Nathan Trupp of Baltimore served as President of the Maryland Grocer’s Association in the 1930s. He attended several National Association conferences across the U.S.  In 1931, in Milwaukee, President Hoover sent greetings to the foreign attendees on behalf of U.S. delegates; in 1934 in Chicago, attendees were able to enjoy the Century of Progress International Exhibition.

Satin badge with metal and enamel badges, and metallic fringe. “Member, The Royal Sisters Society of Baltimore, Inc.”  Gift of Helen Glaser. JMM 1998.114.9a

Satin badge with metal and enamel badges, and metallic fringe. “Member, The Royal Sisters Society of Baltimore, Inc.” Gift of Helen Glaser. JMM 1998.114.9a

The Royal Sisters Society of Baltimore was founded in 1937 by Mollie Gresser, Reba Cooper, and several others.  It was a philanthropic group, raising funds for various worthy causes around the city – but it was also a sisterhood, with formal meetings and regulated membership.  The slip of paper announcing this particular member’s name is gone, unfortunately.

JoannaA blog post by Collections Manager Joanna Church. To read more posts by Joanna click HERE.

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Once Upon a Time…09.18.2015

Posted on May 24th, 2016 by

The Baltimore Jewish Times publishes unidentified photographs from the collection of Jewish Museum of Maryland each week. If you can identify anyone in these photos and more information about them, contact Joanna Church at 410.732.6400 x236 or email jchurch@jewishmuseummd.org

 

2011029181Date run in Baltimore Jewish Times:  September 18, 2015

 

PastPerfect Accession #:  2011.029.181

 

Status:  Unidentified. Do you recognize this Levindale resident taking Sunday tea at the social services office in 1980?

 

 

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Shalom + Aloha = Shaloha OR What Hawai’i taught me about the Lloyd Street Synagogue

Posted on May 23rd, 2016 by

While being a Navy wife can have its ups and downs, last week was a definite up. Chief Petty Officer Guy-Decker had temporary duty orders that sent him to the island of Oahu in the state of Hawaii.

He was to be busy with some super-secret operations of which we mere mortals may not know. To support his world-saving activities, the US Navy provided a plane ticket, a hotel room in Waikiki, a rental car and a per diem food allowance. What can I say? I tagged along.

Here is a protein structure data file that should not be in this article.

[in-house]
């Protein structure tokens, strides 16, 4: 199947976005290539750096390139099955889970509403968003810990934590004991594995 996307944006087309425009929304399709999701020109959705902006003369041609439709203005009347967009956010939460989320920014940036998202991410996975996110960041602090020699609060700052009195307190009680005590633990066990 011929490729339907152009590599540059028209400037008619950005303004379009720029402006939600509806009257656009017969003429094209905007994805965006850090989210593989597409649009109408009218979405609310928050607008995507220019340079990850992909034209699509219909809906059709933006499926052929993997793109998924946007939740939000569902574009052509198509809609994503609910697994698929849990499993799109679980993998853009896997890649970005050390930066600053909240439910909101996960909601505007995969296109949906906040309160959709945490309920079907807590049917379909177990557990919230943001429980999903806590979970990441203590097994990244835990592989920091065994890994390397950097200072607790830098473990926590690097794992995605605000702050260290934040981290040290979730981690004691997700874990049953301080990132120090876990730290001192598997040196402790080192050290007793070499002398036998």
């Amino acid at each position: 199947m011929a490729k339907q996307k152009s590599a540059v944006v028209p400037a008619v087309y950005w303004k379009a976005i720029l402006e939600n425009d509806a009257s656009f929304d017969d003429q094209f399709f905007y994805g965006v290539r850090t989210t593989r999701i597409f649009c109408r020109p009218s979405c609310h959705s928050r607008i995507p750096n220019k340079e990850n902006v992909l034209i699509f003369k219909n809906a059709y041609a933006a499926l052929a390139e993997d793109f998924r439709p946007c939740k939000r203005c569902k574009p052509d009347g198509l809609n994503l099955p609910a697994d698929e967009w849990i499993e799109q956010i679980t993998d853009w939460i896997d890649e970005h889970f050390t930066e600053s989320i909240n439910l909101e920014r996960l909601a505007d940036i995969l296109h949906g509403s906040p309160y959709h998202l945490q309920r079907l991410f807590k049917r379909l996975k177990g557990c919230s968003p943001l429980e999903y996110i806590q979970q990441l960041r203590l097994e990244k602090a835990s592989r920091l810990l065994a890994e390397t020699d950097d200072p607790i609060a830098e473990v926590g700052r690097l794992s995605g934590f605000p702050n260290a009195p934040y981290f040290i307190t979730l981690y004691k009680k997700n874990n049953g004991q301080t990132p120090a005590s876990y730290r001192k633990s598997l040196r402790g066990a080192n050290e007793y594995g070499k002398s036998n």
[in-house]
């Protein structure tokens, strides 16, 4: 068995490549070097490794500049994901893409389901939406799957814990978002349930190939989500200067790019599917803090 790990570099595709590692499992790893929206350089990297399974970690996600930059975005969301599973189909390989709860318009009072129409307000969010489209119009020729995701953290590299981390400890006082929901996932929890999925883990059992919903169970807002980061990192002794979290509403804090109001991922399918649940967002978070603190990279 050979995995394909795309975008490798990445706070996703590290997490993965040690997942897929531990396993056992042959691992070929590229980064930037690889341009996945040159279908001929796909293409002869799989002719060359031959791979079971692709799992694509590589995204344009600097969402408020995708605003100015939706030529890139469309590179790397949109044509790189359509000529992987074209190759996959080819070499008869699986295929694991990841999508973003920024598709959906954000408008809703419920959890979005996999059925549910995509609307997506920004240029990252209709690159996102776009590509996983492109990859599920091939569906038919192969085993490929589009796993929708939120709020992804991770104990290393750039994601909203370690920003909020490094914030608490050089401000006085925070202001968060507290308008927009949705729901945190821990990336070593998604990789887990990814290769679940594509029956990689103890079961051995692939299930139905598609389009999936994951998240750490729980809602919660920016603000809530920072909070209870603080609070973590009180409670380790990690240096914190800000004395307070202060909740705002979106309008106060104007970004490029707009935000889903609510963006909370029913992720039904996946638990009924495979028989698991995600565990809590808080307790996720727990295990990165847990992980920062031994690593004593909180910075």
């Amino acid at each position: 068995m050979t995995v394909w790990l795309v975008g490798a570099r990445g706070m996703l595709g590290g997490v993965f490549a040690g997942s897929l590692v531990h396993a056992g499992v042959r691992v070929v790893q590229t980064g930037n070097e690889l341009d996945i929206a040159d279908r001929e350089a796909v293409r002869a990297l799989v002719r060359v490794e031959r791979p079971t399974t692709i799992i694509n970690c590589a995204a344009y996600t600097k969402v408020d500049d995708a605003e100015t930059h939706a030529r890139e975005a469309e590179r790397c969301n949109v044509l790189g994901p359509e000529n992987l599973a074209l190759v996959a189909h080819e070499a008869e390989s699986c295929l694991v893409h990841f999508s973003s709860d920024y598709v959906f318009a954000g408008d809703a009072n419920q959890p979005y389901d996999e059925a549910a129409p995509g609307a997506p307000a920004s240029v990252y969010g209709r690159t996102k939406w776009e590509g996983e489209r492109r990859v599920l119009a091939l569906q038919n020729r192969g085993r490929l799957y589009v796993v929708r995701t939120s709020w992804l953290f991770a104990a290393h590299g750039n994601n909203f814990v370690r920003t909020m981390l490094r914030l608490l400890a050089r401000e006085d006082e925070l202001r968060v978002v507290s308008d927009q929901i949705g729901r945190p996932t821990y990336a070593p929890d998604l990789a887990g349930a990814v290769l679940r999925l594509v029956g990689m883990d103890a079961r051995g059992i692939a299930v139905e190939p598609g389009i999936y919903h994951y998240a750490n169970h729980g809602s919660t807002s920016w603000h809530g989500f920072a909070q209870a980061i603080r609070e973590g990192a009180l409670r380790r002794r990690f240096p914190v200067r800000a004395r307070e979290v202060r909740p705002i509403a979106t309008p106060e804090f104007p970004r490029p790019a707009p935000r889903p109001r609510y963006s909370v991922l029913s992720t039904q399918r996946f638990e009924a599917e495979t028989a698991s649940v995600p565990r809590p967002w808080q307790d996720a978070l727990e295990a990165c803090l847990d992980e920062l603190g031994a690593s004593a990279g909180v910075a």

I found Hawai’i to be among the most beautiful places I have ever seen. I had my breath taken away by the beauty of the landscape more times than I can count. I also found it to be instructive in ways I could never have anticipated.

There's no denying the natural beauty.

There’s no denying the natural beauty.

On my second full day on the island, I decided to take in some history. My husband had the rental car with him on the Naval station, so I hopped a city bus into downtown Honolulu. My destination was the Iolani Palace. This magnificent residence, completed in 1882 is the only royal residence on American soil.

The front of Iolani Palace.

The front of Iolani Palace.

Taking a tour of an historic building, how could I not think of the LSS? I first noted the cool lanyard-encased iPods the palace handed all of the visitors. Along with a set of headphones, this device allowed me to take a self-directed tour of the building.

How cool!

How cool!

But the content of the tour is what really affected my thinking.

As I entered the ornate building, my feet clad in the provided booties to protect the floors, the helpful guide in my headset pointed out the etched glass windows, imported from France, the inlaid wood with hardwoods imported from Italy, the fine china, imported from England. “What the Heck!” I thought. “He had so many amazing natural resources right here in Hawai’i. Why did King Kalakaua use all of that European stuff?”